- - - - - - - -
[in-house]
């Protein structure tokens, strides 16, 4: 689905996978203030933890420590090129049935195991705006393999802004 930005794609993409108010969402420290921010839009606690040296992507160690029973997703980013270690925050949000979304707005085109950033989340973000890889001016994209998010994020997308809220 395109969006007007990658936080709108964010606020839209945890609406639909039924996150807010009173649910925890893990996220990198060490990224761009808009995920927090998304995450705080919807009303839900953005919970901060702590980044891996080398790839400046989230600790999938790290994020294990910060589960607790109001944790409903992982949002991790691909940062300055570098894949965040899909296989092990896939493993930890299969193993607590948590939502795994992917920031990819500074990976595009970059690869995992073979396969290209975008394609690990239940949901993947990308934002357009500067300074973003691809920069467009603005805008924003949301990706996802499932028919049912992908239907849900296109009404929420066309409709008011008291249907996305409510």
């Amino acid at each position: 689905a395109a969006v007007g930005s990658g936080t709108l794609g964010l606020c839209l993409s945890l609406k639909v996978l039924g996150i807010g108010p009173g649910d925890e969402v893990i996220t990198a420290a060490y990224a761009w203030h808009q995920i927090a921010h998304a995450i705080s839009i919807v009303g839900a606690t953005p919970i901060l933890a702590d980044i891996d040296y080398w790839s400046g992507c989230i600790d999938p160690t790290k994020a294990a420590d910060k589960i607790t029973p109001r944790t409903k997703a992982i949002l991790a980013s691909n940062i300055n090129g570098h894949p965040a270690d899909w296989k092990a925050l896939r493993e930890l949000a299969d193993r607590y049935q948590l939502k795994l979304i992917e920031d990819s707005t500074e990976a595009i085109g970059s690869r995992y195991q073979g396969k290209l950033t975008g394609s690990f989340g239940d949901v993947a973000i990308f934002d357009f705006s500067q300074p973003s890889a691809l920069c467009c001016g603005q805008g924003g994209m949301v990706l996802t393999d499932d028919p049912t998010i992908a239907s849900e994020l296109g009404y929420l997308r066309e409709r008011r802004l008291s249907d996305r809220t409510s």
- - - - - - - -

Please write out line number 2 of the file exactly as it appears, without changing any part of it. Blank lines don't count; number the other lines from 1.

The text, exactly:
């Protein structure tokens, strides 16, 4: 689905996978203030933890420590090129049935195991705006393999802004 930005794609993409108010969402420290921010839009606690040296992507160690029973997703980013270690925050949000979304707005085109950033989340973000890889001016994209998010994020997308809220 395109969006007007990658936080709108964010606020839209945890609406639909039924996150807010009173649910925890893990996220990198060490990224761009808009995920927090998304995450705080919807009303839900953005919970901060702590980044891996080398790839400046989230600790999938790290994020294990910060589960607790109001944790409903992982949002991790691909940062300055570098894949965040899909296989092990896939493993930890299969193993607590948590939502795994992917920031990819500074990976595009970059690869995992073979396969290209975008394609690990239940949901993947990308934002357009500067300074973003691809920069467009603005805008924003949301990706996802499932028919049912992908239907849900296109009404929420066309409709008011008291249907996305409510």